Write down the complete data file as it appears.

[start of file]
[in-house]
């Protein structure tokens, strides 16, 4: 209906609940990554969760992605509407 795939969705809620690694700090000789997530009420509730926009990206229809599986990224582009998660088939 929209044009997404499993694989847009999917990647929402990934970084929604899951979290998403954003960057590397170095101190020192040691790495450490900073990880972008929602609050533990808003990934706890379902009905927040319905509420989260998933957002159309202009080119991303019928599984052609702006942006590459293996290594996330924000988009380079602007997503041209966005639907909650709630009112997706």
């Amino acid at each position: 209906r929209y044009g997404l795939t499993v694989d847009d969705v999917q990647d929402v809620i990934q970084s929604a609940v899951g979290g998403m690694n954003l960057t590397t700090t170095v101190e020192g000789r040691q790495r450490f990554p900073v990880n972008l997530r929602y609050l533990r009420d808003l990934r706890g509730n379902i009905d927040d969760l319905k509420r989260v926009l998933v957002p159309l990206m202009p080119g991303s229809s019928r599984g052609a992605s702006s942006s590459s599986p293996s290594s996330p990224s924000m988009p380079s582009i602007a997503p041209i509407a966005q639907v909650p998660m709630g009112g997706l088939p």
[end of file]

[in-house]
């Protein structure tokens, strides 16, 4: 209906609940990554969760992605509407 795939969705809620690694700090000789997530009420509730926009990206229809599986990224582009998660088939 929209044009997404499993694989847009999917990647929402990934970084929604899951979290998403954003960057590397170095101190020192040691790495450490900073990880972008929602609050533990808003990934706890379902009905927040319905509420989260998933957002159309202009080119991303019928599984052609702006942006590459293996290594996330924000988009380079602007997503041209966005639907909650709630009112997706």
């Amino acid at each position: 209906r929209y044009g997404l795939t499993v694989d847009d969705v999917q990647d929402v809620i990934q970084s929604a609940v899951g979290g998403m690694n954003l960057t590397t700090t170095v101190e020192g000789r040691q790495r450490f990554p900073v990880n972008l997530r929602y609050l533990r009420d808003l990934r706890g509730n379902i009905d927040d969760l319905k509420r989260v926009l998933v957002p159309l990206m202009p080119g991303s229809s019928r599984g052609a992605s702006s942006s590459s599986p293996s290594s996330p990224s924000m988009p380079s582009i602007a997503p041209i509407a966005q639907v909650p998660m709630g009112g997706l088939p």